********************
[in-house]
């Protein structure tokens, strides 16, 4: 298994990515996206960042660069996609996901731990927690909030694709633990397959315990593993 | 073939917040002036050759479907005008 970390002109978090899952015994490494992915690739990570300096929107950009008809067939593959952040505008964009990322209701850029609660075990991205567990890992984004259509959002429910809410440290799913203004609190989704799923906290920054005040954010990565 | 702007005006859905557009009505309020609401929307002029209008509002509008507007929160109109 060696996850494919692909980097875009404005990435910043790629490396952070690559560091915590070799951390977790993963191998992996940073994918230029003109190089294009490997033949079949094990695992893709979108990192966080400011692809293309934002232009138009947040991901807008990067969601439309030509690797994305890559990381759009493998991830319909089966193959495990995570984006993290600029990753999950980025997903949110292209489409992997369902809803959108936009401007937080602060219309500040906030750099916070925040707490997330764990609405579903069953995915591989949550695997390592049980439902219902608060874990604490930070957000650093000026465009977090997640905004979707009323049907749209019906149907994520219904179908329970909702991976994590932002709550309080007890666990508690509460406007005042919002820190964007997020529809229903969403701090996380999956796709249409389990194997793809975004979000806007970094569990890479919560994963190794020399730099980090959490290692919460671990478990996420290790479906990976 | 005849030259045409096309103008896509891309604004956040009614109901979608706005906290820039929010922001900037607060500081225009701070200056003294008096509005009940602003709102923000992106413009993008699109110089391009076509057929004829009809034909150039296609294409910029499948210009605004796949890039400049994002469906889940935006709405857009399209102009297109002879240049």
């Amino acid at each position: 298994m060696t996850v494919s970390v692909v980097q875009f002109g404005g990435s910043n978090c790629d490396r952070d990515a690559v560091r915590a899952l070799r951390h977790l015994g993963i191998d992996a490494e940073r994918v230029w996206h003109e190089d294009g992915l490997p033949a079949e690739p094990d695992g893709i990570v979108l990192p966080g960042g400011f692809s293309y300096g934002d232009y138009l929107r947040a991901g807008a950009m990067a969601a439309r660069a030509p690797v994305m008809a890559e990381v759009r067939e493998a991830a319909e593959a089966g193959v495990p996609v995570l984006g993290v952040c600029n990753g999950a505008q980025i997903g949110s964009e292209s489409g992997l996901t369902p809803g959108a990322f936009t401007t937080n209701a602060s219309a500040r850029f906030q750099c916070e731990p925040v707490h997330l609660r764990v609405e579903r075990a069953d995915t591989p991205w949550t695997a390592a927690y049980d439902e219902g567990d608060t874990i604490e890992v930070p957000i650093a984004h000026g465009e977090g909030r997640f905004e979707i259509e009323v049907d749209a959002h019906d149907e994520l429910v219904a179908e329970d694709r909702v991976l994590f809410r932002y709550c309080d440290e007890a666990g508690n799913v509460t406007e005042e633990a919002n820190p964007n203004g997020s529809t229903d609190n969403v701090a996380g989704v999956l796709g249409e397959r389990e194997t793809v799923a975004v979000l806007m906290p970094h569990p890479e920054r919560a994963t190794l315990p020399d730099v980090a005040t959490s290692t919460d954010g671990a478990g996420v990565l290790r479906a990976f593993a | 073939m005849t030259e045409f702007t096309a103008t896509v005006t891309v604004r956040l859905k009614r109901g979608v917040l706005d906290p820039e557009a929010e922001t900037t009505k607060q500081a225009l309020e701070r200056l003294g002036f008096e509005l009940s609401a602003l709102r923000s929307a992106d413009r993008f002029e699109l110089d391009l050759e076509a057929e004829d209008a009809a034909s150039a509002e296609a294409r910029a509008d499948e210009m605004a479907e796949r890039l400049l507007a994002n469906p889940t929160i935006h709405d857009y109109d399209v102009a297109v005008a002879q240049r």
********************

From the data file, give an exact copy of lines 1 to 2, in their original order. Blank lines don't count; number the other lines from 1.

[in-house]
């Protein structure tokens, strides 16, 4: 298994990515996206960042660069996609996901731990927690909030694709633990397959315990593993 | 073939917040002036050759479907005008 970390002109978090899952015994490494992915690739990570300096929107950009008809067939593959952040505008964009990322209701850029609660075990991205567990890992984004259509959002429910809410440290799913203004609190989704799923906290920054005040954010990565 | 702007005006859905557009009505309020609401929307002029209008509002509008507007929160109109 060696996850494919692909980097875009404005990435910043790629490396952070690559560091915590070799951390977790993963191998992996940073994918230029003109190089294009490997033949079949094990695992893709979108990192966080400011692809293309934002232009138009947040991901807008990067969601439309030509690797994305890559990381759009493998991830319909089966193959495990995570984006993290600029990753999950980025997903949110292209489409992997369902809803959108936009401007937080602060219309500040906030750099916070925040707490997330764990609405579903069953995915591989949550695997390592049980439902219902608060874990604490930070957000650093000026465009977090997640905004979707009323049907749209019906149907994520219904179908329970909702991976994590932002709550309080007890666990508690509460406007005042919002820190964007997020529809229903969403701090996380999956796709249409389990194997793809975004979000806007970094569990890479919560994963190794020399730099980090959490290692919460671990478990996420290790479906990976 | 005849030259045409096309103008896509891309604004956040009614109901979608706005906290820039929010922001900037607060500081225009701070200056003294008096509005009940602003709102923000992106413009993008699109110089391009076509057929004829009809034909150039296609294409910029499948210009605004796949890039400049994002469906889940935006709405857009399209102009297109002879240049």